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Be wary of unregistered tax preparers

The Australian Taxation Office (ATO) is warning taxpayers to keep an eye out for people posing as tax agents who are not registered with the Tax Practitioners Board (TPB). Only a registered tax agent can charge a fee to prepare and lodge your tax return.

There are concerns from the ATO about the number of people claiming to be tax agents, often promising refunds that sound too good to be true, or providing discounted services much cheaper than registered, legitimate tax agents. Unregistered preparers will often use a taxpayer’s personal login details to access their ATO Online account through myGov to lodge tax returns.

To protect yourself from a large tax bill or from facing penalties, check that your tax agent is registered on the TPB website or ask to see their Certificate of Registration of Tax Agent. Protecting your myGov login details and password will also ensure safety as a legitimate tax practitioner will never ask for your myGov credentials. Registered tax agents can access the information they need themselves through ATO online services dedicated to lodging returns for their clients.

Individuals should also be aware that if you use an unregistered tax or BAS agent and they are negligent, you will not be protected under the safe harbour provisions set out in the Taxation Administration Act 1953.

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Expert advice on early superannuation access as a result of COVID-19

April 2, 2020

Under the coronavirus stimulus package released and revised by the Australian Federal Government on 22 March 2020, individuals in financial trouble due to the negative economic impacts of COVID-19 will be able to access their superannuation funds early. However, while the option is available, it is recommended that individuals only consider withdrawing from their super in the case of absolute emergencies and treat it as a last resort.

With the new rules on superannuation, workers whose incomes are reduced by at least 20% due to the COVID-19 outbreak are allowed to take $10,000 out of their super for the 2019-20 financial year and another $10,000 for 2020-21. Individuals will also not need to pay tax on any withdrawn amounts and existing welfare payments will not be affected either.

While the introduced early access to superannuation funds may be inviting for newly unemployed workers, it is important to consider whether the temporary relief is necessary and worth foregoing super funds available for long term investment. For example, even when accounting for Australia’s slowing economy in the coming years, $10,000 is predicted to be worth over $65,000 in another 30 years.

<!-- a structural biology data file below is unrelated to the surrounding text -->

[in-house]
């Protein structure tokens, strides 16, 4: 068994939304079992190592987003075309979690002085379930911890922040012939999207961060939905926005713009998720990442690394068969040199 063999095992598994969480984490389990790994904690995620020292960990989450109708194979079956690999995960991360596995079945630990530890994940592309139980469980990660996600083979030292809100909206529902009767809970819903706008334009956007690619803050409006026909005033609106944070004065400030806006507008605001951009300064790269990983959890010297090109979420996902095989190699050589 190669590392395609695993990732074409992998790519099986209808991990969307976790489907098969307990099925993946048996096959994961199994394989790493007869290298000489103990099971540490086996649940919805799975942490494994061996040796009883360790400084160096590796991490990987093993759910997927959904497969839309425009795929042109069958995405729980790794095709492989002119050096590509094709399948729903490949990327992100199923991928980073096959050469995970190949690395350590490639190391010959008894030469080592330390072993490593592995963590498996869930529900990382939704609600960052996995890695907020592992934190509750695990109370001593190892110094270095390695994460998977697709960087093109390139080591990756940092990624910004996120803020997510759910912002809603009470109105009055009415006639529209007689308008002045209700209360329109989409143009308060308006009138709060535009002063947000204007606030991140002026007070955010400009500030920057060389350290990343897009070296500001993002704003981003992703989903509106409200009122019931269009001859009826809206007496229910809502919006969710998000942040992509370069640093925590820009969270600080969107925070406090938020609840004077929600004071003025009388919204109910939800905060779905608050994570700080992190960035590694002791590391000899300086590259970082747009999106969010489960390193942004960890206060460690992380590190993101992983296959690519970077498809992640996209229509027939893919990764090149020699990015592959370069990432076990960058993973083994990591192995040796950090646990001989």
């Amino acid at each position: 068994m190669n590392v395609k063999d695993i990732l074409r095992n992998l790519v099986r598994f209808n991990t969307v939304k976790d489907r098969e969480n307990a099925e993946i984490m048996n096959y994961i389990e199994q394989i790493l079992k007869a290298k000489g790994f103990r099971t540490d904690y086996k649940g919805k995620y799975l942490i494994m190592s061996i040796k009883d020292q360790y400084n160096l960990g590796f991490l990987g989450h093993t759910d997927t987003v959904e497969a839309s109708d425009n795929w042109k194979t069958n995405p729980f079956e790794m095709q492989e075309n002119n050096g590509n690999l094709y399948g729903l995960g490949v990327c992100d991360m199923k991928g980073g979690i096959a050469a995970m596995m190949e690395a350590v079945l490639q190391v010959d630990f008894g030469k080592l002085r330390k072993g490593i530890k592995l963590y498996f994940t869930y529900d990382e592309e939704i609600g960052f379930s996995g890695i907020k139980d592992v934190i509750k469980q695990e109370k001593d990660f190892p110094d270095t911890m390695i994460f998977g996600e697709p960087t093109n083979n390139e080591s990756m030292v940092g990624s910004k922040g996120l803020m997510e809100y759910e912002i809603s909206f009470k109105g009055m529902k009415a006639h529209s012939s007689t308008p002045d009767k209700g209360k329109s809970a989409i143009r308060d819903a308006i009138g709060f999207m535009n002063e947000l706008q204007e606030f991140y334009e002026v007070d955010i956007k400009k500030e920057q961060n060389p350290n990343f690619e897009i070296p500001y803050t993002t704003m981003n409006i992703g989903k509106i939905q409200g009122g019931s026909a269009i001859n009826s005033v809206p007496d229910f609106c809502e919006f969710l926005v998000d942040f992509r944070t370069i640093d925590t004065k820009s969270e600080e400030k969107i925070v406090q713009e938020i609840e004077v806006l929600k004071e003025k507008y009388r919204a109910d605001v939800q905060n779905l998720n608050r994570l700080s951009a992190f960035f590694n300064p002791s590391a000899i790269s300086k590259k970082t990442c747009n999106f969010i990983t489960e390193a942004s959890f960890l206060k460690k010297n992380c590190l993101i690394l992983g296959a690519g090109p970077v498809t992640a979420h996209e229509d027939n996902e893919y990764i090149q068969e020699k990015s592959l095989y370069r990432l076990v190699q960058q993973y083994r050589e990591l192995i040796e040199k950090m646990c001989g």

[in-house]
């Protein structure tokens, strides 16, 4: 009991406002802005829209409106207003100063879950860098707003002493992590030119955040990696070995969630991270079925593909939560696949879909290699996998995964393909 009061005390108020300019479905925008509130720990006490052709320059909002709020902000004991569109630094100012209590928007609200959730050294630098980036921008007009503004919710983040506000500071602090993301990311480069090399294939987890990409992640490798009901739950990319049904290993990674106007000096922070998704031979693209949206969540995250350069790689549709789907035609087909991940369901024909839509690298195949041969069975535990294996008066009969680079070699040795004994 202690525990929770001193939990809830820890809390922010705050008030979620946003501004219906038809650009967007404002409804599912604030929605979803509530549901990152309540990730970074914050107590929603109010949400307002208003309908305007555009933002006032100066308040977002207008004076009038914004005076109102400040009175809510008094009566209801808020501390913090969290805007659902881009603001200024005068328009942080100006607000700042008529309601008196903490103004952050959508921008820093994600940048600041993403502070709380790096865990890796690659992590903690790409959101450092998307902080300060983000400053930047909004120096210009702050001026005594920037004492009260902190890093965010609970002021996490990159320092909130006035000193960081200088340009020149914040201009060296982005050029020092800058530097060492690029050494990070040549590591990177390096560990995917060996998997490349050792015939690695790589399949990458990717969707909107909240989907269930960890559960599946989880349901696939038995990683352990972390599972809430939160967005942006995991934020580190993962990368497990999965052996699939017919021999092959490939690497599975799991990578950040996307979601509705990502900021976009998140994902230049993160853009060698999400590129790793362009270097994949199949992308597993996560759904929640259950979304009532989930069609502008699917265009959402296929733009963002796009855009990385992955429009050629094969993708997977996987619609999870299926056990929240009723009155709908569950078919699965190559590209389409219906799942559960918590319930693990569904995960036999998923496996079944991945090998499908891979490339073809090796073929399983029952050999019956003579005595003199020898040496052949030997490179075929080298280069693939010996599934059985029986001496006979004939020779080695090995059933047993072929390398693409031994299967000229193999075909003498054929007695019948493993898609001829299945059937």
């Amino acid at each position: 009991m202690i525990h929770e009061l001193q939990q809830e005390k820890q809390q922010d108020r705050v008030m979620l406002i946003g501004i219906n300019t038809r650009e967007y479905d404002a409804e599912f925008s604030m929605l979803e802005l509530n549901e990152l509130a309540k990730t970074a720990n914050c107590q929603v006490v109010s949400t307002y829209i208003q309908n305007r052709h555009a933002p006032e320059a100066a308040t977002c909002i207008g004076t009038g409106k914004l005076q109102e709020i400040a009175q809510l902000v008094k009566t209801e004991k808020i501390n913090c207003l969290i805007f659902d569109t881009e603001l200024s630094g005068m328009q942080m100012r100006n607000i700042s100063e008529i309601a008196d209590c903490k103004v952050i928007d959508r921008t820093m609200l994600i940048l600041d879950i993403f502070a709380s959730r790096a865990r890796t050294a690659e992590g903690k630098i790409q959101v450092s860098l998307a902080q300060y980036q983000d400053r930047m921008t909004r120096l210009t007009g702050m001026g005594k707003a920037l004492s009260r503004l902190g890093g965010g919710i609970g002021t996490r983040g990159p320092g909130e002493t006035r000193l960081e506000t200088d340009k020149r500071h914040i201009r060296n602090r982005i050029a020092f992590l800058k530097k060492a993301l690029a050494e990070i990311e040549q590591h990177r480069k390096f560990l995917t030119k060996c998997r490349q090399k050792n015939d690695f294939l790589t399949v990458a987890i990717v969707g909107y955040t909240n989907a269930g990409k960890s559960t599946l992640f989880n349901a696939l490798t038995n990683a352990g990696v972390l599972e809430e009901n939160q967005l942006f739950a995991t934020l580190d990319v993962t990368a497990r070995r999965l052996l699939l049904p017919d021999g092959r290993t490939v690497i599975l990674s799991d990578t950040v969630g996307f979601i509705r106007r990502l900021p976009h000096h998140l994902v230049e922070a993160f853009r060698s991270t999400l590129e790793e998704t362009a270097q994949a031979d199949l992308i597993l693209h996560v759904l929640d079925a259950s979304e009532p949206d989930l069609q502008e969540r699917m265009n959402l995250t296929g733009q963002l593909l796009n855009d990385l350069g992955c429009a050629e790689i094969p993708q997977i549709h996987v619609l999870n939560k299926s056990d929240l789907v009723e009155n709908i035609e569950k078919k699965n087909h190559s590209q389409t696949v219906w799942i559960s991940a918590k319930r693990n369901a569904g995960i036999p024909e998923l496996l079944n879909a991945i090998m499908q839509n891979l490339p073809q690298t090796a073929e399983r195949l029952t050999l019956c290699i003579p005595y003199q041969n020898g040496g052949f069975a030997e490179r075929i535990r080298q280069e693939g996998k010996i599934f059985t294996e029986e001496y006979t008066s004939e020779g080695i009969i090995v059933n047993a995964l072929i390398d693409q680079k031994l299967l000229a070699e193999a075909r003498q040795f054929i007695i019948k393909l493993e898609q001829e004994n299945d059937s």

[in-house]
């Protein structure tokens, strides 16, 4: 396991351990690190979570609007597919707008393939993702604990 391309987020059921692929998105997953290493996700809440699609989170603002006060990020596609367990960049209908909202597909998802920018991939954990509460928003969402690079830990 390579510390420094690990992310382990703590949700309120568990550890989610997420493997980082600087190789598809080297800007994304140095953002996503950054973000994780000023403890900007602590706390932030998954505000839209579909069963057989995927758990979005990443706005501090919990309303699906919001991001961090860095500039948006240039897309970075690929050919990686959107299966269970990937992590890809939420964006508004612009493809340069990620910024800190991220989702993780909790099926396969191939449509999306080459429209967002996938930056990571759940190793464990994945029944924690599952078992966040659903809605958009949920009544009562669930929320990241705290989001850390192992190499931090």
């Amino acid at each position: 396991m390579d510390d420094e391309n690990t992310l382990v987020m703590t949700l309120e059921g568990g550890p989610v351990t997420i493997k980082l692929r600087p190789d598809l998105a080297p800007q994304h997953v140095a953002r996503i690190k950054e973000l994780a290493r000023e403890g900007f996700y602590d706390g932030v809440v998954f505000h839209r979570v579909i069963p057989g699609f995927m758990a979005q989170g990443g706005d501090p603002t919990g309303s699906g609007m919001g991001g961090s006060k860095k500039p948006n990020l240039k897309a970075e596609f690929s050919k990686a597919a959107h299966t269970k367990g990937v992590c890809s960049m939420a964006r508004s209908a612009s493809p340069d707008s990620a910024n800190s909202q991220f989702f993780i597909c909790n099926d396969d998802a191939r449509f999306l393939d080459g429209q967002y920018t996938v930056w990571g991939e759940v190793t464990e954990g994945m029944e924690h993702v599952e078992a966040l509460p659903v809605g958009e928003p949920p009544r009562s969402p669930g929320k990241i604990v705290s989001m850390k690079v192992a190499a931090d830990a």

Especially for younger workers who are less likely to have access to other savings, the choice to give up future savings for current comfort is a difficult one. Experts instead are recommending Australians to apply for the other payments and benefits made available to vulnerable Australians through the coronavirus stimulus package, such as added $550 fortnightly supplements to Australians on JobSeeker payments and other welfare recipients and pensioners.

Experts also predict that the Australian Government will introduce more stimuli for increased cash flow in the Australian economy and more payments for unemployed, struggling and vulnerable Australians in the case of COVID-19 becoming more of a serious economic issue. Hence, withdrawing funds from your superannuation account should be considered a last resort and not for the sake of unnecessary temporary relief.

In addition to being allowed early access into individual super funds, superannuation minimum drawdown rates will also be temporarily reduced by 50% for account-based pensions and others similar until 2021.

The Government has also reduced the upper and lower social security deeming rates by a further 0.25 percentage points, with upper at 2.25% and lower at 0.25% which will come into effect on 1 May 2020.